St. Paul wrote these words to the Philippians, but he could just have easily written them about us: “Their end is destruction, their god is their appetite, and their glory is in their shame. They are thinking only about earthly things” (Philippians 3:19).
We must admit something when we hear Jesus say, “How often I have wanted to gather your children together, as a hen gathers her chicks under her wings, but you were not willing” (Luke 13:34)! Those chicks who won’t stay under the hen’s wings? That’s not just the Israelites to whom Jeremiah preached. That’s not just the Pharisees to whom Jesus preached. That’s me. That’s you.
We run away from Jesus. We don’t want to repent. We refuse to change. We are too tied to the sins we enjoy so much. We think too much about earthly things. We lash out at anyone who tells us that we are doing wrong, speaking wrong, desiring wrong, believing wrong, living wrong.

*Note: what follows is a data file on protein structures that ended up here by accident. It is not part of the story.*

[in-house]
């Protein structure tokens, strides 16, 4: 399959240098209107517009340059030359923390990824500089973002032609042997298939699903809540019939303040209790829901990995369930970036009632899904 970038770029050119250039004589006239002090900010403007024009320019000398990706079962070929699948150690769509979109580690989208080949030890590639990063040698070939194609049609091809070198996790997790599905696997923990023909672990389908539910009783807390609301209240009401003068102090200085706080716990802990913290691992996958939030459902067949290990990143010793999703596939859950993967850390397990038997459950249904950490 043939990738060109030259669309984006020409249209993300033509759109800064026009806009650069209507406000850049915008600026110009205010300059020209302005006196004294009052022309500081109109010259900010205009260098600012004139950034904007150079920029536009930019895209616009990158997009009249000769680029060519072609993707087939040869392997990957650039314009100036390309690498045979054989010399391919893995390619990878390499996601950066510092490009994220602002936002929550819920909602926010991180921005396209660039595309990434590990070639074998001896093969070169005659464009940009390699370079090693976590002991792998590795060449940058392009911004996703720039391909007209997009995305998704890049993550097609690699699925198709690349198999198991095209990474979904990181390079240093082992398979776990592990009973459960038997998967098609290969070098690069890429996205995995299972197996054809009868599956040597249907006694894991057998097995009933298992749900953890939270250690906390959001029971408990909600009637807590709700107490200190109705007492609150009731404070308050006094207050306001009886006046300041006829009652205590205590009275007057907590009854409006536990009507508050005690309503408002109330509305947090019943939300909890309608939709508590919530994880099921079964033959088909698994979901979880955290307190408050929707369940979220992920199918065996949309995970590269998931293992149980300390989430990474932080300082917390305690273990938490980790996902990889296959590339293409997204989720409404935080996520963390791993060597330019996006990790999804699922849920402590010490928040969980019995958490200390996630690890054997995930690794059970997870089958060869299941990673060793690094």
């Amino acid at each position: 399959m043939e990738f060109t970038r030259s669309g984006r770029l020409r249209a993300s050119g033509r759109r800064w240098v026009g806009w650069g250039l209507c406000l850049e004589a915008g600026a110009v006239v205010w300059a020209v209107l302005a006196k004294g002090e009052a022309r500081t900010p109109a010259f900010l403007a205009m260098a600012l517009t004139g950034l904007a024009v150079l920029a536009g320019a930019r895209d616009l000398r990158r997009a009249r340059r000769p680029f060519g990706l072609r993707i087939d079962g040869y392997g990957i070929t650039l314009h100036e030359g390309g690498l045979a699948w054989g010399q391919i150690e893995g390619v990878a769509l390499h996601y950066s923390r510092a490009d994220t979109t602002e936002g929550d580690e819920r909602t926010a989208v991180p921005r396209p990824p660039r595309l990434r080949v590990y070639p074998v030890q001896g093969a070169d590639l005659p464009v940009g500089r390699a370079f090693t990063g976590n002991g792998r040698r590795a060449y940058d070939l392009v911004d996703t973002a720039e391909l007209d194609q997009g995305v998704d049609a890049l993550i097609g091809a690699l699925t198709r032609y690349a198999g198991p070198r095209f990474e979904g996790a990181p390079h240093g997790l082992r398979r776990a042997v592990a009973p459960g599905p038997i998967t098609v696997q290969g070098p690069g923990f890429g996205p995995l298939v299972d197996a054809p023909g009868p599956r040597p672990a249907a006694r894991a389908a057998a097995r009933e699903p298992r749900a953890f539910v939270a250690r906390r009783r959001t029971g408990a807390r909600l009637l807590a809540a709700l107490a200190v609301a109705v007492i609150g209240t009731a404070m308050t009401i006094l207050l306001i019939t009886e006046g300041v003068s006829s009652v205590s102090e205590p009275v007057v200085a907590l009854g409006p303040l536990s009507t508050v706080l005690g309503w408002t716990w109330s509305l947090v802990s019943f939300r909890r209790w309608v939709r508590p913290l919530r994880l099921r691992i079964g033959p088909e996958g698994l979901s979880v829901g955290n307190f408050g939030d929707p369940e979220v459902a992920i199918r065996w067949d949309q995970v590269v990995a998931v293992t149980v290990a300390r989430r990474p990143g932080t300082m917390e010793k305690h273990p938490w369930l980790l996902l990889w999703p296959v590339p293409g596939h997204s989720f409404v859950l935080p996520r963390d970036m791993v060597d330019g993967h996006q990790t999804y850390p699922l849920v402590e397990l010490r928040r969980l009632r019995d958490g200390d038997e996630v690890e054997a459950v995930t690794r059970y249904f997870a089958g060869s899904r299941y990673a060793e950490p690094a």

We don’t want God’s discipline.
We would rather condemn the prophet who condemns our sinful nature.
We would rather change churches than stay in a church where the pastor’s message hits too close to home.
We would rather leave Jesus altogether rather than leave our sin we love so much.
We would rather have God relent than we ever repent.
We refuse to change.
The residents of Jerusalem told Jeremiah, “Go away. Leave us alone. Or we’ll kill you.”
The Pharisees told Jesus, “Go away. Leave us alone. Herod wants to kill you.”
When we are wallowing in our sin, we are telling Jesus, “Go away. Leave us alone. Don’t kill our fun.”
But what kind of God do you want? Do you really want a God who will leave you alone? Or do you want a God who will do everything to save you?
Jeremiah would not go away. He was sent to people who refused to listen or change, and who constantly threatened him with death. But when the prophet’s ministry began, the Lord declared, “Do not be afraid of them, for I am with you and will rescue you” (Jeremiah 1:8).